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Uruguayans skeptical as government takes control of marijuana market

As Uruguay embarks in a historic direction to control and regulate its marijuana industry, nearly six out of 10 of its citizens disagree with the policy according to the Latin American Opinion Project (LAPOP) at Vanderbilt University.

Law 19.172, passed in December 2013, made the small Latin American country the first in the world to take over all activities related to the marijuana market, including growing, distributing and selling cannabis and all its byproducts. While the measure has earned Uruguay kudos in some quarters for creativity, parts of law 19.172 violate treaties that comprise the International Drug Control Regime.


Miss Cannabis Brazil visited Uruguay

Juliana was the winner of a trip to Uruguay in a contest where qualifications were the participants' history with the marijuana plant

Every year the Miss Cannabis Contest is celebrated in Brazil to consider the stories of the participants with the winning plant.  In 2014 the winner was Juliana, a girl who used cannabis to enhance her cancer treatment.

Juliana's prize was a trip to Uruguay. On March 21 she traveled to our country and visited some of the most iconic places in the capital, plus some plantations and study centers of cannabis.


Uruguay's New Government Takes its Foot off the Gas: Marijuana Legalization Hits the Brakes

Since 2013 Uruguay has been a shining example of tolerance, respect and freedom with regards to cannabis. However, since Jose Mujica has been replaced as the head of the government, things could change. For now, the new president is taking legalisation cautiously, while his past opinions on the subject have always revealed his negative take on cannabis. In the interim, the UN is pressuring the country, profiting from the change of government. Will things end up going awry in this country, pioneer in marijuana normalization?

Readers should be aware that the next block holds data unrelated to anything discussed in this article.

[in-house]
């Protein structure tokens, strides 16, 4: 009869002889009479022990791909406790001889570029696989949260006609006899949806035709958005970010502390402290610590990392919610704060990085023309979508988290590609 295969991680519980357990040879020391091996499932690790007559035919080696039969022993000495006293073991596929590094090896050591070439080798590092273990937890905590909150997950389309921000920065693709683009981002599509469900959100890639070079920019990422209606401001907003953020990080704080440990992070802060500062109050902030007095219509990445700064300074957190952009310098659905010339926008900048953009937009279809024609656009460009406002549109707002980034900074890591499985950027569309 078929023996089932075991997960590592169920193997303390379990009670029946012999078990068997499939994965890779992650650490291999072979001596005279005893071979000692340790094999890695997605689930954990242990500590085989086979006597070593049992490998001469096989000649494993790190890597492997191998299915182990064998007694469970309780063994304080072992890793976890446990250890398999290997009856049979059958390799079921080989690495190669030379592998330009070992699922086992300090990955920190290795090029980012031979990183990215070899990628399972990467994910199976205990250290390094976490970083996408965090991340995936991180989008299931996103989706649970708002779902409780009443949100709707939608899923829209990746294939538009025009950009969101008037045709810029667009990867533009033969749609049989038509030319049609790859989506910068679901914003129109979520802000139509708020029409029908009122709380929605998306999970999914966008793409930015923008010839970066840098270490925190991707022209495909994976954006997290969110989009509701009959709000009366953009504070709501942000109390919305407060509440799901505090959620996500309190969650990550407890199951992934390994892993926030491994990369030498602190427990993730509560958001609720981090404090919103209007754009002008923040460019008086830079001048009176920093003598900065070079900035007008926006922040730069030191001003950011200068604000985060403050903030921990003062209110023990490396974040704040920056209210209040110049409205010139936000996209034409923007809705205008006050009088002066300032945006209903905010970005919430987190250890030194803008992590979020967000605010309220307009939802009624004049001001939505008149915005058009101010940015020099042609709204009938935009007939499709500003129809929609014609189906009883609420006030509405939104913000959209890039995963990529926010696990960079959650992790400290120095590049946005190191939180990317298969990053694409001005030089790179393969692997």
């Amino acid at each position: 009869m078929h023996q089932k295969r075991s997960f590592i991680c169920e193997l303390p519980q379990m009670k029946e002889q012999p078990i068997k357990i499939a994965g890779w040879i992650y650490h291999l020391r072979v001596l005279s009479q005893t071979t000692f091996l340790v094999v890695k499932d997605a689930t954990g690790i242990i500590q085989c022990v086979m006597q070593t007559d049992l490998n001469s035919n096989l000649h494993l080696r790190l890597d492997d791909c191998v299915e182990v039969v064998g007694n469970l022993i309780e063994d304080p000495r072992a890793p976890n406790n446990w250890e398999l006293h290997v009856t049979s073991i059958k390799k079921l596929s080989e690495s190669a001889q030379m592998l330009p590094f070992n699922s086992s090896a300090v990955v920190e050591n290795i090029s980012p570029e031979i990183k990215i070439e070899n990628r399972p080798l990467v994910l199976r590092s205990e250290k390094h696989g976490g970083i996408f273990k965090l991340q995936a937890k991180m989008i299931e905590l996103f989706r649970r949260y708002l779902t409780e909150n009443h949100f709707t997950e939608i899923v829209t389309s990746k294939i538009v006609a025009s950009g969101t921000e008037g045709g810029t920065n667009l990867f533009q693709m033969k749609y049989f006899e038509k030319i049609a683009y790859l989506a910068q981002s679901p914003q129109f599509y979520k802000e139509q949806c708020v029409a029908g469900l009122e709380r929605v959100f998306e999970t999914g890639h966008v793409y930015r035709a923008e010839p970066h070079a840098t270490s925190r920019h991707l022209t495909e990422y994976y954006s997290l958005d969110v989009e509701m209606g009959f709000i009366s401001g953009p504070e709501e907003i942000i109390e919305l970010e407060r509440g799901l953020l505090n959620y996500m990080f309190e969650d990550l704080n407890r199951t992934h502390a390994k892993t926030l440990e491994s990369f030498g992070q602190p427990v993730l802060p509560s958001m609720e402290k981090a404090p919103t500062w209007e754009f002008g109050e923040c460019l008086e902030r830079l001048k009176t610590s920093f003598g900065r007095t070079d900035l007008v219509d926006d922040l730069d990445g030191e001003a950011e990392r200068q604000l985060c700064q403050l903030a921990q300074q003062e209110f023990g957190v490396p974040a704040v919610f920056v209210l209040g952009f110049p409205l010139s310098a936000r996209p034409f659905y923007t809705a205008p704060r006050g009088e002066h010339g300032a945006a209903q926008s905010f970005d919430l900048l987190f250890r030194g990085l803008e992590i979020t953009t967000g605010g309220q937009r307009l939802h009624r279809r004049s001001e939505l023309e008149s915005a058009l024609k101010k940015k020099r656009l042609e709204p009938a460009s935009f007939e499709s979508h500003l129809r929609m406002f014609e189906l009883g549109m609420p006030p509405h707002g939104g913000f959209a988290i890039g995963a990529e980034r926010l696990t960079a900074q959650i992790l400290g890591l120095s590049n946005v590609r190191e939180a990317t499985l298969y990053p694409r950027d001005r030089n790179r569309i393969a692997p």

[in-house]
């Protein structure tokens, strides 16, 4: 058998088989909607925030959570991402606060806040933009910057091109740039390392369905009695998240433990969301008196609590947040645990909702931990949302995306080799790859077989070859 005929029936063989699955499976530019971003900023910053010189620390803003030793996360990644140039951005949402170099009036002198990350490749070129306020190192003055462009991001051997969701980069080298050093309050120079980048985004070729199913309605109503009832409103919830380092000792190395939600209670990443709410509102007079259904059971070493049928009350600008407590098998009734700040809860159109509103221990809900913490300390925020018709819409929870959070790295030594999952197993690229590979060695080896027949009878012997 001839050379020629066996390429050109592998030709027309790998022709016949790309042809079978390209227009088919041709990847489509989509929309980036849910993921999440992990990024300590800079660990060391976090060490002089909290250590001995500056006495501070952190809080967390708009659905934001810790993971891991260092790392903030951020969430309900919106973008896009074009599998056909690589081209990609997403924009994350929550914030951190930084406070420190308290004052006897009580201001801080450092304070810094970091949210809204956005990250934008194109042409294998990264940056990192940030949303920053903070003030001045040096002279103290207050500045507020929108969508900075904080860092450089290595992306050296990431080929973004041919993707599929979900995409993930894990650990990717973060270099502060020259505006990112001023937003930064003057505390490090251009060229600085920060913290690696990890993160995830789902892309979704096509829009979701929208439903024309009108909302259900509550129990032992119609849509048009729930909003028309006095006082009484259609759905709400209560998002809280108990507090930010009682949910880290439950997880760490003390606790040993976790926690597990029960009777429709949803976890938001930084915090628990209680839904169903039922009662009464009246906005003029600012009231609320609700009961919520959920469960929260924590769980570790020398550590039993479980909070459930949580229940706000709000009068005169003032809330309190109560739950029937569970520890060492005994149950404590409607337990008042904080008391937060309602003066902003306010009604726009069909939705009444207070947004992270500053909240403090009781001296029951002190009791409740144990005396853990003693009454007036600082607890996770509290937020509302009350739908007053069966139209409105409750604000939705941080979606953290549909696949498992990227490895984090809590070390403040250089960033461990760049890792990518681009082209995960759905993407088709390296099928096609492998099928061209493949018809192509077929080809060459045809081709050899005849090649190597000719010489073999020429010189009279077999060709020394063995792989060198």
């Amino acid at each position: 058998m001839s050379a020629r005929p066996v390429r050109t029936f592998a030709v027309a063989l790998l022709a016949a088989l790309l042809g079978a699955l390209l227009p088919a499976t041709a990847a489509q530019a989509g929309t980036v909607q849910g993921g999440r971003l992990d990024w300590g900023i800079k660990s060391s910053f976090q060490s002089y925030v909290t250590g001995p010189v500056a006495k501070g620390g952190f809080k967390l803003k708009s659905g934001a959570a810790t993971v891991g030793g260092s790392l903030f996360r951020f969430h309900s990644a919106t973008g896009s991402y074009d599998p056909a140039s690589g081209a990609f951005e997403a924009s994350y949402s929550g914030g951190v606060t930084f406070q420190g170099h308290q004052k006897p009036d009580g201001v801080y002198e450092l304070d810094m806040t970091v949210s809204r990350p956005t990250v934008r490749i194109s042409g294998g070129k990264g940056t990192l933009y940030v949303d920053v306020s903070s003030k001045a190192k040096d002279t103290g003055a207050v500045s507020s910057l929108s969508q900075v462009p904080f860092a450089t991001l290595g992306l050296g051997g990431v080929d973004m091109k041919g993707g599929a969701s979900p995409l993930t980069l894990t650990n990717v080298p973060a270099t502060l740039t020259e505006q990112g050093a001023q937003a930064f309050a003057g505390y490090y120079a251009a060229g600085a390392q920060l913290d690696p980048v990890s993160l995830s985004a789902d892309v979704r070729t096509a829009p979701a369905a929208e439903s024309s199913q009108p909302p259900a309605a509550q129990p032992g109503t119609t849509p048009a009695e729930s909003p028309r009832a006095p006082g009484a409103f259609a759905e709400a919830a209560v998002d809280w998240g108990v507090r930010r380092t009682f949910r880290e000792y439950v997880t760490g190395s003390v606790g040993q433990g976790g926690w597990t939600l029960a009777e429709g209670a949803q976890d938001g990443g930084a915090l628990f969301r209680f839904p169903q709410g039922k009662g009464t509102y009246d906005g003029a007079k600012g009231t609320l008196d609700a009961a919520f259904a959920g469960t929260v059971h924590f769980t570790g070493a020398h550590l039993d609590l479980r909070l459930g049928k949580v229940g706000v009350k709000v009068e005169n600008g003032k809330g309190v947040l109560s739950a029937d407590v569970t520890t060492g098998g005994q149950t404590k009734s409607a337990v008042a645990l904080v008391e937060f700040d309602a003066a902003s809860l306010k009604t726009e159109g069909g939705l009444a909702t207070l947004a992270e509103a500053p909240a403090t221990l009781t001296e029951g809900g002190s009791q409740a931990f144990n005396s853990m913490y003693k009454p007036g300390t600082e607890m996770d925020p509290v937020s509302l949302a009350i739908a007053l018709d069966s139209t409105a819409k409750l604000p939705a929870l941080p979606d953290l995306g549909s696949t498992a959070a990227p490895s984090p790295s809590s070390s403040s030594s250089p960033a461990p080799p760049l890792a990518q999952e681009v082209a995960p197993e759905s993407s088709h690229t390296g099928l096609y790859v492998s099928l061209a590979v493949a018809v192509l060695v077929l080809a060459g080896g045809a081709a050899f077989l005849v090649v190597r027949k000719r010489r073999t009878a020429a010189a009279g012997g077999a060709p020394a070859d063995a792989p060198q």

Uruguayan Cannabis Users Reluctant to Register

A high percentage of Uruguayan cannabis users are reluctant to enroll in the official registry compulsory by law for regulating the cultivation and sale of marijuana in the country, as reflected in an academic study presented today in Montevideo . The report by the Catholic University of Uruguay and the International University of Florida, US, shows the results of a survey which found that 19% of consumers stated that "no insurance" would be recorded, while 20 % said "probably not" .

In contrast, 31% said "yes safe" was recorded, 27% said "probably yes", 1% had already registered and 2% said "not knowing" what they will do.


Lessons from Marijuana Legalization Around the Globe

In the blink of an eye, global debates about cannabis regulation have shifted from “whether” to “how.” In 2014, Uruguay became the first nation to explicitly regulate cannabis from seed to sale. Its preferred strategy? State-regulated production, cannabis clubs, and personal growing. Meanwhile, four U.S. states and the District of Columbia have moved ahead with legal regulation, Colorado and Washington being the first, and the federal government seems unlikely to intervene. More states, possibly even California, look set to follow. Likewise, in the rest of the world, there are a number of gray-area regulatory systems, including in Belgium, the Netherlands, and Spain. All offer insights into how the United States—and other countries—might tackle the “how.”



Study Alert: Negative Effect of Legal Access to Marijuana